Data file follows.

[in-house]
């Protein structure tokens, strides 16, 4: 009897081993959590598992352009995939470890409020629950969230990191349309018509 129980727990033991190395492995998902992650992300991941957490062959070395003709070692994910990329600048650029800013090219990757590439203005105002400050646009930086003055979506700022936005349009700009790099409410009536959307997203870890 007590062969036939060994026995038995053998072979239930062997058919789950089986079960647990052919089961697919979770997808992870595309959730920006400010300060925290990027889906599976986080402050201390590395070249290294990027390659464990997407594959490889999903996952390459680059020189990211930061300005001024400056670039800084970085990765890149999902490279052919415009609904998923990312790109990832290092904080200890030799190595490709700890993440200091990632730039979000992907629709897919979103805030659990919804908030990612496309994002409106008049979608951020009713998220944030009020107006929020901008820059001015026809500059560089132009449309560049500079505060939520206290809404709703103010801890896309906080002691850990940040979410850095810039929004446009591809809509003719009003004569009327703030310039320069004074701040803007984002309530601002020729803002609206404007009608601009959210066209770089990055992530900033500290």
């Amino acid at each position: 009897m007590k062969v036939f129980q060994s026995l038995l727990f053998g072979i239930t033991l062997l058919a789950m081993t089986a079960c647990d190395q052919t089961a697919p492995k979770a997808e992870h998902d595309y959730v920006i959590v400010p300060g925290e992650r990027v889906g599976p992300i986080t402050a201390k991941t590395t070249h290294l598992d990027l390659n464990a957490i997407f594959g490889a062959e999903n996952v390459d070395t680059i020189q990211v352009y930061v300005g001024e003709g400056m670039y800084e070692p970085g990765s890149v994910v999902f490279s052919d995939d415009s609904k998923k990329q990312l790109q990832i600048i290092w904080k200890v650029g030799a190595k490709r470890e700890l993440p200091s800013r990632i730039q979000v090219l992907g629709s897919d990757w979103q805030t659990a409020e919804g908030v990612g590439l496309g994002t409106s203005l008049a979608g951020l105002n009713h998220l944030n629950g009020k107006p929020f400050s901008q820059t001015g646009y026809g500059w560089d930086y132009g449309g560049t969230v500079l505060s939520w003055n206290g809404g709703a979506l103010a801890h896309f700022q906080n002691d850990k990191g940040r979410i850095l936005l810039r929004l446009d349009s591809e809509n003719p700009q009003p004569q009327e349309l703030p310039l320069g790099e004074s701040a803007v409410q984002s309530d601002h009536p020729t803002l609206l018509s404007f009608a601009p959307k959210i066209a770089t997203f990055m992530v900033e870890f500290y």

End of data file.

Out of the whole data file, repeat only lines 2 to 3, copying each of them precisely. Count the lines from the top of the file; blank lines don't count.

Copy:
């Protein structure tokens, strides 16, 4: 009897081993959590598992352009995939470890409020629950969230990191349309018509 129980727990033991190395492995998902992650992300991941957490062959070395003709070692994910990329600048650029800013090219990757590439203005105002400050646009930086003055979506700022936005349009700009790099409410009536959307997203870890 007590062969036939060994026995038995053998072979239930062997058919789950089986079960647990052919089961697919979770997808992870595309959730920006400010300060925290990027889906599976986080402050201390590395070249290294990027390659464990997407594959490889999903996952390459680059020189990211930061300005001024400056670039800084970085990765890149999902490279052919415009609904998923990312790109990832290092904080200890030799190595490709700890993440200091990632730039979000992907629709897919979103805030659990919804908030990612496309994002409106008049979608951020009713998220944030009020107006929020901008820059001015026809500059560089132009449309560049500079505060939520206290809404709703103010801890896309906080002691850990940040979410850095810039929004446009591809809509003719009003004569009327703030310039320069004074701040803007984002309530601002020729803002609206404007009608601009959210066209770089990055992530900033500290």
């Amino acid at each position: 009897m007590k062969v036939f129980q060994s026995l038995l727990f053998g072979i239930t033991l062997l058919a789950m081993t089986a079960c647990d190395q052919t089961a697919p492995k979770a997808e992870h998902d595309y959730v920006i959590v400010p300060g925290e992650r990027v889906g599976p992300i986080t402050a201390k991941t590395t070249h290294l598992d990027l390659n464990a957490i997407f594959g490889a062959e999903n996952v390459d070395t680059i020189q990211v352009y930061v300005g001024e003709g400056m670039y800084e070692p970085g990765s890149v994910v999902f490279s052919d995939d415009s609904k998923k990329q990312l790109q990832i600048i290092w904080k200890v650029g030799a190595k490709r470890e700890l993440p200091s800013r990632i730039q979000v090219l992907g629709s897919d990757w979103q805030t659990a409020e919804g908030v990612g590439l496309g994002t409106s203005l008049a979608g951020l105002n009713h998220l944030n629950g009020k107006p929020f400050s901008q820059t001015g646009y026809g500059w560089d930086y132009g449309g560049t969230v500079l505060s939520w003055n206290g809404g709703a979506l103010a801890h896309f700022q906080n002691d850990k990191g940040r979410i850095l936005l810039r929004l446009d349009s591809e809509n003719p700009q009003p004569q009327e349309l703030p310039l320069g790099e004074s701040a803007v409410q984002s309530d601002h009536p020729t803002l609206l018509s404007f009608a601009p959307k959210i066209a770089t997203f990055m992530v900033e870890f500290y």